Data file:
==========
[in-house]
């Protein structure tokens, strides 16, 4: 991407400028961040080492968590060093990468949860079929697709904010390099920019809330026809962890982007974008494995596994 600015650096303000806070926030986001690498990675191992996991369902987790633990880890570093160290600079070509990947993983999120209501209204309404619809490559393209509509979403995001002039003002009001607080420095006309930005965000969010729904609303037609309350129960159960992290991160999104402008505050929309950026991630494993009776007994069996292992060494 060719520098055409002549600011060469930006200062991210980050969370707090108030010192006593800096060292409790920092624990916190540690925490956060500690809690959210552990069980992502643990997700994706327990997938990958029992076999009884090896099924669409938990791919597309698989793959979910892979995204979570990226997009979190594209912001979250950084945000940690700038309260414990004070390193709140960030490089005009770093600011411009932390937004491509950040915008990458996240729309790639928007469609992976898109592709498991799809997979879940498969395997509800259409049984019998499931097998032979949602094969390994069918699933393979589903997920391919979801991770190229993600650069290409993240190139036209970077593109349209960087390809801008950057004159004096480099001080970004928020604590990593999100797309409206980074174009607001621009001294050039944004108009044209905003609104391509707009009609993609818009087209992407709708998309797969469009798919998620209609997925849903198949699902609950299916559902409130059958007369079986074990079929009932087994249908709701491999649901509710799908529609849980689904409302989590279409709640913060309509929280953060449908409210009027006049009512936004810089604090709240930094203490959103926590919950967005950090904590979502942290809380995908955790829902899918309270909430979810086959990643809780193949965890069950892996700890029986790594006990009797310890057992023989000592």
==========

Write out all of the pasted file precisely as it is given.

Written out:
[in-house]
């Protein structure tokens, strides 16, 4: 991407400028961040080492968590060093990468949860079929697709904010390099920019809330026809962890982007974008494995596994 600015650096303000806070926030986001690498990675191992996991369902987790633990880890570093160290600079070509990947993983999120209501209204309404619809490559393209509509979403995001002039003002009001607080420095006309930005965000969010729904609303037609309350129960159960992290991160999104402008505050929309950026991630494993009776007994069996292992060494 060719520098055409002549600011060469930006200062991210980050969370707090108030010192006593800096060292409790920092624990916190540690925490956060500690809690959210552990069980992502643990997700994706327990997938990958029992076999009884090896099924669409938990791919597309698989793959979910892979995204979570990226997009979190594209912001979250950084945000940690700038309260414990004070390193709140960030490089005009770093600011411009932390937004491509950040915008990458996240729309790639928007469609992976898109592709498991799809997979879940498969395997509800259409049984019998499931097998032979949602094969390994069918699933393979589903997920391919979801991770190229993600650069290409993240190139036209970077593109349209960087390809801008950057004159004096480099001080970004928020604590990593999100797309409206980074174009607001621009001294050039944004108009044209905003609104391509707009009609993609818009087209992407709708998309797969469009798919998620209609997925849903198949699902609950299916559902409130059958007369079986074990079929009932087994249908709701491999649901509710799908529609849980689904409302989590279409709640913060309509929280953060449908409210009027006049009512936004810089604090709240930094203490959103926590919950967005950090904590979502942290809380995908955790829902899918309270909430979810086959990643809780193949965890069950892996700890029986790594006990009797310890057992023989000592």